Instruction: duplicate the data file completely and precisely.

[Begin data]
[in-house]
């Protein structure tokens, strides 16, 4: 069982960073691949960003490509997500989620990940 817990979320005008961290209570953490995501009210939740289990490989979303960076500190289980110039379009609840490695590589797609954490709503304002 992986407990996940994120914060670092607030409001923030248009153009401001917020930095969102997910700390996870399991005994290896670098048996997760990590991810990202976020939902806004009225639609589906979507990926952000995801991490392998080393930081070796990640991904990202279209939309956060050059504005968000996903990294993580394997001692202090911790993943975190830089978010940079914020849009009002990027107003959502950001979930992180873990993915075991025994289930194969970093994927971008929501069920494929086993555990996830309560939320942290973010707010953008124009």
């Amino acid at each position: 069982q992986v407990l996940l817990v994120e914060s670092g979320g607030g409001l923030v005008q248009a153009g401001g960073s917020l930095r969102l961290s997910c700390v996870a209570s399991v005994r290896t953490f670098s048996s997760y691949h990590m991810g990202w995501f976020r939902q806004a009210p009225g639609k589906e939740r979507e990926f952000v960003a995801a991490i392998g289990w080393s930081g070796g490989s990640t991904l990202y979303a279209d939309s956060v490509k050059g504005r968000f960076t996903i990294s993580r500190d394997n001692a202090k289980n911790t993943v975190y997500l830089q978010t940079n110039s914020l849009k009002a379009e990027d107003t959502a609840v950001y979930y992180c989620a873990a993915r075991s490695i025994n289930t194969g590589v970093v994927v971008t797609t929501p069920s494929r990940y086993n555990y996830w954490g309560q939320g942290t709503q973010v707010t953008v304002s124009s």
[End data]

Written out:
[in-house]
């Protein structure tokens, strides 16, 4: 069982960073691949960003490509997500989620990940 817990979320005008961290209570953490995501009210939740289990490989979303960076500190289980110039379009609840490695590589797609954490709503304002 992986407990996940994120914060670092607030409001923030248009153009401001917020930095969102997910700390996870399991005994290896670098048996997760990590991810990202976020939902806004009225639609589906979507990926952000995801991490392998080393930081070796990640991904990202279209939309956060050059504005968000996903990294993580394997001692202090911790993943975190830089978010940079914020849009009002990027107003959502950001979930992180873990993915075991025994289930194969970093994927971008929501069920494929086993555990996830309560939320942290973010707010953008124009």
């Amino acid at each position: 069982q992986v407990l996940l817990v994120e914060s670092g979320g607030g409001l923030v005008q248009a153009g401001g960073s917020l930095r969102l961290s997910c700390v996870a209570s399991v005994r290896t953490f670098s048996s997760y691949h990590m991810g990202w995501f976020r939902q806004a009210p009225g639609k589906e939740r979507e990926f952000v960003a995801a991490i392998g289990w080393s930081g070796g490989s990640t991904l990202y979303a279209d939309s956060v490509k050059g504005r968000f960076t996903i990294s993580r500190d394997n001692a202090k289980n911790t993943v975190y997500l830089q978010t940079n110039s914020l849009k009002a379009e990027d107003t959502a609840v950001y979930y992180c989620a873990a993915r075991s490695i025994n289930t194969g590589v970093v994927v971008t797609t929501p069920s494929r990940y086993n555990y996830w954490g309560q939320g942290t709503q973010v707010t953008v304002s124009s």